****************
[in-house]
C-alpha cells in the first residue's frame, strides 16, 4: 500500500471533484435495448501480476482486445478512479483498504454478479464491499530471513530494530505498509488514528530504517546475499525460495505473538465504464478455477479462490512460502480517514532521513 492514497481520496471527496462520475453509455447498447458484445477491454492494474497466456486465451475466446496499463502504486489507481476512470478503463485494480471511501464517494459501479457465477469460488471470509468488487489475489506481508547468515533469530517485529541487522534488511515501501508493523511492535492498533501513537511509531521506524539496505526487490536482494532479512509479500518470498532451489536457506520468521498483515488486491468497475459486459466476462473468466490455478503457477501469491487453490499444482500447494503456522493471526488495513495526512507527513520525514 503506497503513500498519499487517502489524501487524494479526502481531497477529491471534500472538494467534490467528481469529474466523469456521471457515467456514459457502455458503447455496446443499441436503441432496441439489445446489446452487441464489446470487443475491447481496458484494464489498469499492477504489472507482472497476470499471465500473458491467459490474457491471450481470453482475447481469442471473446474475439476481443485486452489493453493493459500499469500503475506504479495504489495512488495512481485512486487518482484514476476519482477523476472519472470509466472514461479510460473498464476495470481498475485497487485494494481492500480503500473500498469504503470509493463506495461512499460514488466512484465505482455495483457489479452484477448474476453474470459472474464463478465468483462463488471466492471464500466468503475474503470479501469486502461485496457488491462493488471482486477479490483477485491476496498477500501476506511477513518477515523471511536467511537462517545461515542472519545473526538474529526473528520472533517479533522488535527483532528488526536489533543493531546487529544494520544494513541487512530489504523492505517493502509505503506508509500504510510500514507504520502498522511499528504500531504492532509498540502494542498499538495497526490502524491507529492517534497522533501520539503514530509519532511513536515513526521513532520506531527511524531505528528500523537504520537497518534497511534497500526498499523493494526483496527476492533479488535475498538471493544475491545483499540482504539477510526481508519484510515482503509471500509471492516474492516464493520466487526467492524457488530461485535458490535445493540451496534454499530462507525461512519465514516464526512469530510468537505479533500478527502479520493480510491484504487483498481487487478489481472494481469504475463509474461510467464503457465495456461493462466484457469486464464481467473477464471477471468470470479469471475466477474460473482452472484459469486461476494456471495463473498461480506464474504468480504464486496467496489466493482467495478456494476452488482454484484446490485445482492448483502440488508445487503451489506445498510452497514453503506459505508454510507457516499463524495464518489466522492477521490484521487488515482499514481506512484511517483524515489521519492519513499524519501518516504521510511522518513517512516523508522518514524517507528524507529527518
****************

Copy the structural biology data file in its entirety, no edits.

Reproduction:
[in-house]
C-alpha cells in the first residue's frame, strides 16, 4: 500500500471533484435495448501480476482486445478512479483498504454478479464491499530471513530494530505498509488514528530504517546475499525460495505473538465504464478455477479462490512460502480517514532521513 492514497481520496471527496462520475453509455447498447458484445477491454492494474497466456486465451475466446496499463502504486489507481476512470478503463485494480471511501464517494459501479457465477469460488471470509468488487489475489506481508547468515533469530517485529541487522534488511515501501508493523511492535492498533501513537511509531521506524539496505526487490536482494532479512509479500518470498532451489536457506520468521498483515488486491468497475459486459466476462473468466490455478503457477501469491487453490499444482500447494503456522493471526488495513495526512507527513520525514 503506497503513500498519499487517502489524501487524494479526502481531497477529491471534500472538494467534490467528481469529474466523469456521471457515467456514459457502455458503447455496446443499441436503441432496441439489445446489446452487441464489446470487443475491447481496458484494464489498469499492477504489472507482472497476470499471465500473458491467459490474457491471450481470453482475447481469442471473446474475439476481443485486452489493453493493459500499469500503475506504479495504489495512488495512481485512486487518482484514476476519482477523476472519472470509466472514461479510460473498464476495470481498475485497487485494494481492500480503500473500498469504503470509493463506495461512499460514488466512484465505482455495483457489479452484477448474476453474470459472474464463478465468483462463488471466492471464500466468503475474503470479501469486502461485496457488491462493488471482486477479490483477485491476496498477500501476506511477513518477515523471511536467511537462517545461515542472519545473526538474529526473528520472533517479533522488535527483532528488526536489533543493531546487529544494520544494513541487512530489504523492505517493502509505503506508509500504510510500514507504520502498522511499528504500531504492532509498540502494542498499538495497526490502524491507529492517534497522533501520539503514530509519532511513536515513526521513532520506531527511524531505528528500523537504520537497518534497511534497500526498499523493494526483496527476492533479488535475498538471493544475491545483499540482504539477510526481508519484510515482503509471500509471492516474492516464493520466487526467492524457488530461485535458490535445493540451496534454499530462507525461512519465514516464526512469530510468537505479533500478527502479520493480510491484504487483498481487487478489481472494481469504475463509474461510467464503457465495456461493462466484457469486464464481467473477464471477471468470470479469471475466477474460473482452472484459469486461476494456471495463473498461480506464474504468480504464486496467496489466493482467495478456494476452488482454484484446490485445482492448483502440488508445487503451489506445498510452497514453503506459505508454510507457516499463524495464518489466522492477521490484521487488515482499514481506512484511517483524515489521519492519513499524519501518516504521510511522518513517512516523508522518514524517507528524507529527518